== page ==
With the exponential rise in comics shows, and a corresponding rise in attendees, there’s been a lot of talk recently about various pros imposing signing limits or charging for autographs at show, with the money often going to a charity. Popular con guests Jimmy Palmiotti and Amanda Conner have just made their policy clear:
FROM NOW ON: AT CONS: Amanda and I will be signing up to 5 books for FREE. After that it is $2 a book. The money going to the charity of our choice and all cgc or graded books are $5 each. No exceptions. Want to give a heads up to our Ebay friends. We both agree that part of the fun of the con is getting to meet you, so 5 free books and a wonderful conversation while with us is a good deal, no?
ADDED: We will sign as many books, prints and sketchbooks you buy from us, no limit.
We’ve all seen the guy with the comics box full of books that they lug to a signing, removing each and everyone from its plastic bag and back board while a long line forms. I know some creators have imposed a limit on how many they will sign, or put in a tip jar. I’ve also seen the guy with the 200 comics to be signed just get back in line after the limit is hit and keep doing it over and over again. With these signed books often ending up on eBay, it does seem against the spirit of meeting and greeting that conventions foster to stand there with dozens and dozens of books to sign.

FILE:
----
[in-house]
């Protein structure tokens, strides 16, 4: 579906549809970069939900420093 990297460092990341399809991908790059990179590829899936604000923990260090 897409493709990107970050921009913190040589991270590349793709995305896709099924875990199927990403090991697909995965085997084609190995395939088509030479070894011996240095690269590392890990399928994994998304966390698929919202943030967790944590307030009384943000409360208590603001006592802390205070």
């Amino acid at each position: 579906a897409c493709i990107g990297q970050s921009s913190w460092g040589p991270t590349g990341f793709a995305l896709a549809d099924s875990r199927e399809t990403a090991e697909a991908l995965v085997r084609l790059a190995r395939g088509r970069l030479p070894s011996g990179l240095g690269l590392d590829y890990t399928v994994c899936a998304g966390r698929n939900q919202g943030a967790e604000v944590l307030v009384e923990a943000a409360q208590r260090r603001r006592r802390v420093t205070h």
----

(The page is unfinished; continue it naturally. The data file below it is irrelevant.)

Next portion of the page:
I’m been hearing rumbles that there much discussion among guests about starting to charge for con appearances — and not just hotel and air fare, but actual appearance fees. It’s pretty much a sellers market out there with hundreds and hundreds of comics events taking place around the world, and as we’ve shown again and again, making comics isn’t the most lucrative gig in the world.
The comics economy and the con economy have seen a lot more money flowing through the pipeline, and tapping a bit of that for a charity when a huge pile of books is offered to be signed seems more than reasonable.
Expect to hear more about this all year.
Heidi MacDonald is the founder and editor in chief of The Beat. In the past, she worked for Disney, DC Comics, Fox and Publishers Weekly. She can be heard regularly on the More To Come Podcast. She likes coffee, cats and noble struggle.